History of Shimabara
Shimabara is a Japanese city located in the northeastern part of the Shimabara Peninsula, encompassing the Ariake Valley to the east and Mount Unzen (including Mount Fugendake) to the west, in Nagasaki Prefecture, island of Kyūshū, Japan.
Shimabara is a castle-town, and was the capital of Shimabara’s domain during the Edo period. It was the site of considerable foreign trade and missionary activity during the late Muromachi period, and in the early Edo period, a large percentage of Shimabara’s population were Kirishitan (Japanese Christians).
Due to misgovernment, high taxes and the persecution of Christianity, the population rose up in arms initiating the so-called Shimabara rebellion of 1637, which was suppressed with extreme severity by the Tokugawa Shogunate. Shimabara was ruled by a genealogical branch of the Matsudaira clan from 1668 to 1774 and from 1774 to 1871.
The modern city of Shimabara acquired the name of city on April 1, 1940 with the merger of the old town of Shimabara with several nearby villages. On January 1, 2006, the town of Ariake, Minamitakaki District, was added to Shimabara City. Throughout its history, Shimabara has been dominated by the seismic activity of Mount Unzen.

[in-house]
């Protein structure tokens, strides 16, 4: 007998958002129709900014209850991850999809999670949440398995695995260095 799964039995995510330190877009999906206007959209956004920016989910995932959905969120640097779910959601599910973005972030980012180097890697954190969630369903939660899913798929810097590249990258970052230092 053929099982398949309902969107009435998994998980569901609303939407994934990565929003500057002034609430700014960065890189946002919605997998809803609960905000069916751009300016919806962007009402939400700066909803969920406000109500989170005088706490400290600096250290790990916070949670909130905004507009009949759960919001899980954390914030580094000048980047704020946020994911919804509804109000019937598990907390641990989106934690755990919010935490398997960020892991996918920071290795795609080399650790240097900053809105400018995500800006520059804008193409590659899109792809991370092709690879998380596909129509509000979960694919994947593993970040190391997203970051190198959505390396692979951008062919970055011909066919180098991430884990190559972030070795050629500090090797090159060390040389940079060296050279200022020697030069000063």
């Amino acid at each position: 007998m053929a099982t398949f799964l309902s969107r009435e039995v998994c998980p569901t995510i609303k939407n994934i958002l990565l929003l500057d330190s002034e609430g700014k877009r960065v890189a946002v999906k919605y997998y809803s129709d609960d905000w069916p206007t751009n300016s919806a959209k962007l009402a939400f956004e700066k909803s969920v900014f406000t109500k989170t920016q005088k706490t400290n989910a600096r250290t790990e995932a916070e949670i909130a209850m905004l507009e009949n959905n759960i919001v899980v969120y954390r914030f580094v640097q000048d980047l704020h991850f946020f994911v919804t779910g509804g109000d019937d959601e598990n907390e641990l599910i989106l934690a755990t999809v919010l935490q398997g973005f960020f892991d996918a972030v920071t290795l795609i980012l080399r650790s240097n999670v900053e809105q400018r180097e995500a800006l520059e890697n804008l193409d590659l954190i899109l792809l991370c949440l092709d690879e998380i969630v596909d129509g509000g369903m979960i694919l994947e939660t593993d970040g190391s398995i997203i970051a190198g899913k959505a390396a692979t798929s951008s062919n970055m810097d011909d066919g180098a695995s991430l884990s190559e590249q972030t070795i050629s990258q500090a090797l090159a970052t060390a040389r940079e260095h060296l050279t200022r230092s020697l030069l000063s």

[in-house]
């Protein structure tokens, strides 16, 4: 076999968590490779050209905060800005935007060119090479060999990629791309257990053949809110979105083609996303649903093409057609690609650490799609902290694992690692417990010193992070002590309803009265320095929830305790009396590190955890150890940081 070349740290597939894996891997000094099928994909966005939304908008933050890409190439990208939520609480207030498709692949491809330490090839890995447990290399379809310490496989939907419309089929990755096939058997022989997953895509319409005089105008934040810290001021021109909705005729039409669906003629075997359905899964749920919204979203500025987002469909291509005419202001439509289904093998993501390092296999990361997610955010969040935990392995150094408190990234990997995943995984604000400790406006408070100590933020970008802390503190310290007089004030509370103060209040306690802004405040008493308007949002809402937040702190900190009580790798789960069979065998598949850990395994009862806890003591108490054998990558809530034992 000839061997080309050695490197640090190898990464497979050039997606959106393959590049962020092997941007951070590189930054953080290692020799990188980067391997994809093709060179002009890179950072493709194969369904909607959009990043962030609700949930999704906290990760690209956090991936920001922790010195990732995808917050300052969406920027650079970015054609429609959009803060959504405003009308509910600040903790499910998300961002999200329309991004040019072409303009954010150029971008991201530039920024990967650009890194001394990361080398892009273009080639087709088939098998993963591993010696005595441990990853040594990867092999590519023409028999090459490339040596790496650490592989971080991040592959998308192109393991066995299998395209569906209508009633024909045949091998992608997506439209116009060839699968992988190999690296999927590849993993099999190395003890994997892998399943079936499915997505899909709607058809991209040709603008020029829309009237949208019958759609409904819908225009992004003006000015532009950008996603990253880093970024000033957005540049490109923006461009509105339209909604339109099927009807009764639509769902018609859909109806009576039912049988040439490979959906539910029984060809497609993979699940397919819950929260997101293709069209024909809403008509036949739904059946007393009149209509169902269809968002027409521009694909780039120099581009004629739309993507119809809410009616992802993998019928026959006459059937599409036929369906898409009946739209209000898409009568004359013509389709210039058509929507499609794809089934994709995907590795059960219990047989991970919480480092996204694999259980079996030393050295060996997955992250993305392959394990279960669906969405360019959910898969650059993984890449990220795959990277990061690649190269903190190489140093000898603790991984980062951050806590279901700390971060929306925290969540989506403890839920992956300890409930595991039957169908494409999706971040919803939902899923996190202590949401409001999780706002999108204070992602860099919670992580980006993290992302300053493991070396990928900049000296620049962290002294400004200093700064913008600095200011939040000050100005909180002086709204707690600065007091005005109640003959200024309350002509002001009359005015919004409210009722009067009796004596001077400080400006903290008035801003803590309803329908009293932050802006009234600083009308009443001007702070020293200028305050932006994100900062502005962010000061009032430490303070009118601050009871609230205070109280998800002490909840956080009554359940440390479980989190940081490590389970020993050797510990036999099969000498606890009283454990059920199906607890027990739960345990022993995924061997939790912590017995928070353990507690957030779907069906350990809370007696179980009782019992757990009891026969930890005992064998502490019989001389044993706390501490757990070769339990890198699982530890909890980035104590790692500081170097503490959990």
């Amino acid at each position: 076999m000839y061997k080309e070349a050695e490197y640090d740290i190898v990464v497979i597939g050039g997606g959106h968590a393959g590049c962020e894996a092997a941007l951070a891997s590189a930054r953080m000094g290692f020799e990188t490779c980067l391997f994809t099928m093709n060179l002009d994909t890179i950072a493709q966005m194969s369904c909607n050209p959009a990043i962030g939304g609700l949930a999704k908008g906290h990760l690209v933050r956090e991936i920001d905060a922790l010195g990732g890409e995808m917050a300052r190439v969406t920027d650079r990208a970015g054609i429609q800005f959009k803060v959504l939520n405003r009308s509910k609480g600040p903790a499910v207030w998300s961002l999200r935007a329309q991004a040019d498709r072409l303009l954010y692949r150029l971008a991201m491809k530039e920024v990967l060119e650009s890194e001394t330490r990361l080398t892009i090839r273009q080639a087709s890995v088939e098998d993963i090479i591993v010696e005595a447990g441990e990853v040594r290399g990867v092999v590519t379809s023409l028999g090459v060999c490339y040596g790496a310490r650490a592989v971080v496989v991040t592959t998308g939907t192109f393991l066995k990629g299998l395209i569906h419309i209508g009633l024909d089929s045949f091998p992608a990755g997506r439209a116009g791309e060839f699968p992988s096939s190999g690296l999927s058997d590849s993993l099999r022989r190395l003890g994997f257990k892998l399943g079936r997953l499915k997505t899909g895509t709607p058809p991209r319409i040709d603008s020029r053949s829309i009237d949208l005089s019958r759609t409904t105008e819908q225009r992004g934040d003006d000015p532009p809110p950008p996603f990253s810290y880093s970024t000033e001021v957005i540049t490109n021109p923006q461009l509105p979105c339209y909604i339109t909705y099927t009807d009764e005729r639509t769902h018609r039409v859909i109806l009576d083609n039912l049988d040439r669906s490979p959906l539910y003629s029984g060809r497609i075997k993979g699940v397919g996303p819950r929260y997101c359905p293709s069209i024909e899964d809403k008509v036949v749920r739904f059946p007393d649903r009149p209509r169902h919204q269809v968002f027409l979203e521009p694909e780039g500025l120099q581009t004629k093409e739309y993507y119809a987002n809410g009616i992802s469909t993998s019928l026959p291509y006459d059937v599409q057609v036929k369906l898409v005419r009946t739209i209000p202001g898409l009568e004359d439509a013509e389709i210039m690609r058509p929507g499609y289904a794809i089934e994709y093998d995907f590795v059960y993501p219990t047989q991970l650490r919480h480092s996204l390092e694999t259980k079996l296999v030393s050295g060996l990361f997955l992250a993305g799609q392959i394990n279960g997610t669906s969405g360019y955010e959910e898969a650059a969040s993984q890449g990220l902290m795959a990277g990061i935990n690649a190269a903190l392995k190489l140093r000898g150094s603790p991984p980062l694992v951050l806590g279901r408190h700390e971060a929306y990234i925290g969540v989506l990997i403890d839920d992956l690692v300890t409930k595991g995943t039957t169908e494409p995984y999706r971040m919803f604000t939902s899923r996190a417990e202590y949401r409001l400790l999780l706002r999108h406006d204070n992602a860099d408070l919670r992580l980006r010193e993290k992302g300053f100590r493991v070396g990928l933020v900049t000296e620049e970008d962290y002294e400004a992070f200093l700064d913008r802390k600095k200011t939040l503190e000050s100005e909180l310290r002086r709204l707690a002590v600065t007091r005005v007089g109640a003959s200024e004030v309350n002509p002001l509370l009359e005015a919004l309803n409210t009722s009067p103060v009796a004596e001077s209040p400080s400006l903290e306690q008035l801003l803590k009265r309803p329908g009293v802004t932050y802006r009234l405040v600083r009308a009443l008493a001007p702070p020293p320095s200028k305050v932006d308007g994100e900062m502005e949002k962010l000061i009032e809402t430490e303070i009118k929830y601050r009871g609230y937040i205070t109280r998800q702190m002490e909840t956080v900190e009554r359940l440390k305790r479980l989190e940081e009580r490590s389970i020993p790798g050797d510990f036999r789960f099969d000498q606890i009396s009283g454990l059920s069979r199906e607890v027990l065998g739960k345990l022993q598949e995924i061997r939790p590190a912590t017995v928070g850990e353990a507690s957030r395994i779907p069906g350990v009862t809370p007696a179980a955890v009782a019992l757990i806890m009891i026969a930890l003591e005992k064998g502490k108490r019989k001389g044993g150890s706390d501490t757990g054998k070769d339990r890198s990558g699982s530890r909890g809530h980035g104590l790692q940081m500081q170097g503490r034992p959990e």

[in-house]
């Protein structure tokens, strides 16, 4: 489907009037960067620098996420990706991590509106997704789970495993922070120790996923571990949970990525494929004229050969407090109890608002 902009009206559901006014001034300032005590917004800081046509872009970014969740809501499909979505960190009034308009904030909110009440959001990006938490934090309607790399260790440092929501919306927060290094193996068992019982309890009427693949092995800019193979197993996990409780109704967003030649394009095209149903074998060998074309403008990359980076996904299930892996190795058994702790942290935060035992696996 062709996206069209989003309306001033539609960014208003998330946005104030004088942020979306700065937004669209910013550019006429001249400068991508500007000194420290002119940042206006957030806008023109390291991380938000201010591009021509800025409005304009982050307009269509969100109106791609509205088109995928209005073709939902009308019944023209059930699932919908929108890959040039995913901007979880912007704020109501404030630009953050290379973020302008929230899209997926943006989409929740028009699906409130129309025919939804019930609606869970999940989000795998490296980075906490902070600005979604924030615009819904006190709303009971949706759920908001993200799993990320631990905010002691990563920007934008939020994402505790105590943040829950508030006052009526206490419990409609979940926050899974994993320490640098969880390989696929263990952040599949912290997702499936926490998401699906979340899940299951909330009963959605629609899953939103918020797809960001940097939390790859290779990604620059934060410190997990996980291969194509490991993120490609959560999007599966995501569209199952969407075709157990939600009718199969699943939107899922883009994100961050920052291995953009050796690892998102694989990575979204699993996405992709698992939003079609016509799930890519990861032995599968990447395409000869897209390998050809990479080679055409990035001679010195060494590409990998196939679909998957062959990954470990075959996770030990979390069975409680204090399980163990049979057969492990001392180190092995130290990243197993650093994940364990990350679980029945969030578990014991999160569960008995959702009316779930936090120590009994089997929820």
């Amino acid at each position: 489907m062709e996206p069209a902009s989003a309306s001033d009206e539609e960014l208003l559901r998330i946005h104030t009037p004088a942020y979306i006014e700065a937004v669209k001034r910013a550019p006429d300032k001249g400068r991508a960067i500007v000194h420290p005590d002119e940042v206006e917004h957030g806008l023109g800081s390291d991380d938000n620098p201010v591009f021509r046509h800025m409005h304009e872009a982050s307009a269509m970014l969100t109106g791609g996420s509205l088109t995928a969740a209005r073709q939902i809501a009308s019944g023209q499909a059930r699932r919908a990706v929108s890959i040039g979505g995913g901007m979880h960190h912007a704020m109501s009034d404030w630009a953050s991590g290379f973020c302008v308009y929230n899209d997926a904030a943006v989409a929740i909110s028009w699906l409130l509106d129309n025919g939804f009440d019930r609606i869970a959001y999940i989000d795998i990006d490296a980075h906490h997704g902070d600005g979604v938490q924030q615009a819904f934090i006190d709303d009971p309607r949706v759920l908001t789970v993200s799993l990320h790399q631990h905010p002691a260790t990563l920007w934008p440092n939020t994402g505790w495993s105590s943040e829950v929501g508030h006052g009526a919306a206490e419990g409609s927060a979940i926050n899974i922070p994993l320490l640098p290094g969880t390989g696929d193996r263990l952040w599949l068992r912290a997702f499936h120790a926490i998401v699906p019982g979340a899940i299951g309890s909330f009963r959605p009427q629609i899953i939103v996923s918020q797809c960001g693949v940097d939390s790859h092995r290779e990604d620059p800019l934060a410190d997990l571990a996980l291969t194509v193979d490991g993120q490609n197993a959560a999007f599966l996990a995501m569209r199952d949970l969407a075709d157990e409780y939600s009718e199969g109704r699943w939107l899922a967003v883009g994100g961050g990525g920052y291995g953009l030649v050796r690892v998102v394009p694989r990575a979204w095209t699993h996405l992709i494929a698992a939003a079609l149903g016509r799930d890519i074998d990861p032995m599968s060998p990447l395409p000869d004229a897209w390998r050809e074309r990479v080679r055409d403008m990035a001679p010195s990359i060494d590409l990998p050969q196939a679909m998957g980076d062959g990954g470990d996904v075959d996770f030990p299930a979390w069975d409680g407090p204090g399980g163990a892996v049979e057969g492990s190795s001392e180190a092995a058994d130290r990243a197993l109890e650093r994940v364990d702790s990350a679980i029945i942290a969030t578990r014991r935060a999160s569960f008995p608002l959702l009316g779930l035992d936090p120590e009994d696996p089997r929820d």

A large volcanic eruption in 1792 caused a tsunami that destroyed much of the town, killing about 15,000 people, making it one of the worst volcanic disasters in Japan’s history. In recent history, major eruptions have occurred in 1990 and 1991, resulting in pyroclastic flows that killed 43 people and forced hundreds of others to evacuate. The fifth international conference on volcanoes was held in Shimabara on 19 November 2007.
From Shimabara (Miike-Shimabara / Shimatetsu Line) station, Shimabara bus stop or Shimabara Port (ferry from Kumamoto)